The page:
Indies report dip in Easter trade as hot weather hits footfall

Indies report dip in Easter trade as hot weather hits footfall

The sunny weather hit Easter weekend trading for bookshops with some struggling to shift copies, bucking the general trend after research showed High Street footfall actually increased. 

The blazing weather and later Easter date this year meant there was a lack of the payday boost which accompanied the holiday in 2018, when Easter Sunday was on 1st April instead of 21st April this year. However a few bookshops, particularly those in tourist towns, received a spike in sales.

The print market dropped 6.4% in value and 4.8% in volume week on week, to 3.1 million books sold for £25.3m, according to Nielsen BookScan. This is in marked contrast to the year on year figures which continue to soar against spring 2018, with a 13.7% rise in value and 16.8% jump in volume.

Retail Sector reported footfall increased by 6.5% on Friday, 1.2% on Saturday and 8.4% by 12pm on Easter Monday, as a result of the hot and sunny weather. The result is a “clear contrast” to Easter 2018, when poor weather resulted in footfall declining by 2.4% on Good Friday, 3% on Easter Saturday and 9.8% by 12pm on Easter Monday, according to retail intelligence firm Springboard.

Button & Bear Children’s Bookshop in Shrewesbury was one of the many that struggled with the warm weather. “We were down around 8% year on year as we lost out to the bank holiday sunshine,” owner Louise Chadwick said. “We are optimistic with a break in weather forecast and pay-day for many coming up.” 

However a recent relaunch saw proved popular for events. “We had several story and rhyme sessions which were sold out based on the relaunched Poppy & Sam, some of the That's Not My.... Chick & Bunny along with picture book Hop Little Bunnies,” she said.

Sarah Shaw, manager of the Book Case in Hebden Bridge, agreed that the warm weather had distracted customers from book-buying. “Generally down if it’s really hot because people want to be in the sun. We were 10% down for Easter overall, although for Monday specifically we were 50% up compared to that day last year.” (Shaw believes that heavy snow on Easter Monday in 2018 might have skewed the figures.)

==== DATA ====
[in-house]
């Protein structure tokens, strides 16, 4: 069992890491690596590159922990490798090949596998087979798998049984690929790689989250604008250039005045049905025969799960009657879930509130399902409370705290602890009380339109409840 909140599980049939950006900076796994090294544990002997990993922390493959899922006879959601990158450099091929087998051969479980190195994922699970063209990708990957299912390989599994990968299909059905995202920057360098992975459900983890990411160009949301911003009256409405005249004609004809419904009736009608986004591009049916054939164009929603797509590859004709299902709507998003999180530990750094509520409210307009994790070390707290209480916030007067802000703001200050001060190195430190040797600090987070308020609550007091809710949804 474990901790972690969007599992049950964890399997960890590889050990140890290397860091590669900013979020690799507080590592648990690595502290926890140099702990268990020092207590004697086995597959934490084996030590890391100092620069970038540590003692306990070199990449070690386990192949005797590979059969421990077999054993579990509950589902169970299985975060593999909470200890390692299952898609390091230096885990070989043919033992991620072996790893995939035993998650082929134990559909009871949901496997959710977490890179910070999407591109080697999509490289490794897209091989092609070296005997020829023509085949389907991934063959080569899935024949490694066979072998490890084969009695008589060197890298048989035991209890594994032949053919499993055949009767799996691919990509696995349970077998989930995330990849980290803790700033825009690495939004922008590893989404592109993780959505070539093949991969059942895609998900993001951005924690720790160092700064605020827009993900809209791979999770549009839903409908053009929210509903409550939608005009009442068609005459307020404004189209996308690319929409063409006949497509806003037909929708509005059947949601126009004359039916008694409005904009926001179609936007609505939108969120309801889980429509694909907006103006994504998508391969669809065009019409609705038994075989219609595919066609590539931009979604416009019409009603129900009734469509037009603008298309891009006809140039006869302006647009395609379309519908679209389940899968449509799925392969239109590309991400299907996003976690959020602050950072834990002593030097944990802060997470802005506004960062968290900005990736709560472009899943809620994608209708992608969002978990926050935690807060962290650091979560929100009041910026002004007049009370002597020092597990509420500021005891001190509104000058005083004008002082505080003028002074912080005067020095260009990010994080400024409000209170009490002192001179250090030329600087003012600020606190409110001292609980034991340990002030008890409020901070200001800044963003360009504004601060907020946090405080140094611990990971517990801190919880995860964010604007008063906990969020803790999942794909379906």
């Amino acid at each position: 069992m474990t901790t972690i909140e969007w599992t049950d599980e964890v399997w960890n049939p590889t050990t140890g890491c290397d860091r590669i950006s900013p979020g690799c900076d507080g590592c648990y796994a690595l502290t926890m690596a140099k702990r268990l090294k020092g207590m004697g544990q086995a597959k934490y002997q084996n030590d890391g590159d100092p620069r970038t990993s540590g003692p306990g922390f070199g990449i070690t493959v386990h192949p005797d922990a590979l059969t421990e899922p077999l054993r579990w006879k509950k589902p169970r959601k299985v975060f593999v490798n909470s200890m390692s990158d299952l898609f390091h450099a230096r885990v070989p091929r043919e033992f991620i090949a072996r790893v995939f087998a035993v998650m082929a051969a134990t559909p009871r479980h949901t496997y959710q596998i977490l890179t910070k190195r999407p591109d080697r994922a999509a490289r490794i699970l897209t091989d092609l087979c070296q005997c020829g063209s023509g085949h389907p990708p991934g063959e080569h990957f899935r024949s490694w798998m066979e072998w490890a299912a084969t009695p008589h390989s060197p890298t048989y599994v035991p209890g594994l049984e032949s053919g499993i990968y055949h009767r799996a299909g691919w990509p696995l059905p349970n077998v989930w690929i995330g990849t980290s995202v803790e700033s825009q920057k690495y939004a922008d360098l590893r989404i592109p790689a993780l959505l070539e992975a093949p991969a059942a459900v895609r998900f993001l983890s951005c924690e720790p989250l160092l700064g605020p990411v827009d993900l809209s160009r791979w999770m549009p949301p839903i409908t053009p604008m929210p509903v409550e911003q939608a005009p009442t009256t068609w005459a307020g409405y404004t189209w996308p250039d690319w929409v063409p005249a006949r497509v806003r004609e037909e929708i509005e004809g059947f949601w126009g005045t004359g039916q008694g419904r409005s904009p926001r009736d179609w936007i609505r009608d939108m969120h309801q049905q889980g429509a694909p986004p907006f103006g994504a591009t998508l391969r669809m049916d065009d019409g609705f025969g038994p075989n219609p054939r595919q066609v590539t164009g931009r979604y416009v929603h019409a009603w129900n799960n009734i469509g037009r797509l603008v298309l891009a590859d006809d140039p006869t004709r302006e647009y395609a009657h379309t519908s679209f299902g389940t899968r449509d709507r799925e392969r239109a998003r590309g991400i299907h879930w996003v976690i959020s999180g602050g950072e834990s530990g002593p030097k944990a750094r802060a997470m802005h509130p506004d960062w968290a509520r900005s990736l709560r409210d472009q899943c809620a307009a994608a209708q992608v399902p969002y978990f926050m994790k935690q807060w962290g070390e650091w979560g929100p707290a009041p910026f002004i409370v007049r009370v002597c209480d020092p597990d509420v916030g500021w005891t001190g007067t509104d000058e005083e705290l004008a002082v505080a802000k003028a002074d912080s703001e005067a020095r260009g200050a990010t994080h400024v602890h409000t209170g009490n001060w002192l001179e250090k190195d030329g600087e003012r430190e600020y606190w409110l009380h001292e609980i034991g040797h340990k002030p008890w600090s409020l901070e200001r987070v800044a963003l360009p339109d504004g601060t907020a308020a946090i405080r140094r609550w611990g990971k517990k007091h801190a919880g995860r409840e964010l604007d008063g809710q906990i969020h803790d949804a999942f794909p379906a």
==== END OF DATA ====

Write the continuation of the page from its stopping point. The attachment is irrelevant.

“Because Easter was at the end of the month last year we had a bumper weekend after payday. It’s often a very quiet time of year. Footfall is normally lower in small towns over Easter because lots of the shops are closed.”

Co-founder of Burley Fisher Books, Sam Fisher, echoed this. Sales for the east London-based store were slightly down on last year over the weekend “which I would put down to the weather”.

Mr B’s Emporium in Bath also suffered from the weather except for Good Friday which drew in the crowds. “Saturday and Monday were a little sluggish because of the summer sun in terms of footfall,” co-owner Nic Bottomleysaid “[This is] inevitable when it’s so splendid all of a sudden. It’s always the same the first few days of any major weather period in my experience.”

Melanie Greenwood, co-owner of Drake’s – The Bookshop in Stockton, said that many would-be customers had fled to the seaside to catch the sun. “Stockton is not a destination place and because we’re near the coast, lots of people go there. Saturday was ok but not one of busiest Saturdays.”  

But a few shops enjoyed stronger sales than last year. The Edinburgh Bookshop was £400 up for the week overall, a 6% increase on 2018. Sales assistant Olivia Kekewich said: “I think a lot of parents were coming in to buy books. With Easter being later this year, a lot of people had come back from their holidays.”

Bookish in Crickhowell in Powys, Wales was 9.5% up on the period last year. Owner Emma Corfield-Walters said: “We were up because more people know we’re here and we’re in a tourist hotspot, we’d only been here for a year before and we’ve had a lot of publicity [including the Shop Local scheme which saw the store featured in Visa’s adverts over Christmas]. We have a café as well which draws people in.” 

The Highland Bookshop's manager Sarah-Louise Bamblett also revealed a strong Easter weekend, almost two years after the store opened in Fort William, Scotland. Although some of the weekedn were quiet because of the heat, she said, overall the store was 35% up for the five day period compared to 2018.

Analyst Joseph Evans, of Enders Analysis, said that Easter 2018 was a difficult year to compete with for various reasons.

“The weather is always an important element in retail, with hot, sunny weather boosting overall sales figures," he told The Bookseller. "But it affects different categories in different ways, while time and budget constraints mean that the good-weather spending can substitute for other purchases – in short, if you’re buying more beer and burgers, you might be buying fewer books.

“Looking at total retail sales, even if the good weather continues, it’s going to be difficult to compete with last year, when a royal wedding followed by the World Cup drove heavy consumption.”

However he believes that the gaps could prove useful later down the line. "Then again, maybe the lack of these national pastimes will leave people with more time to read over the next couple of months."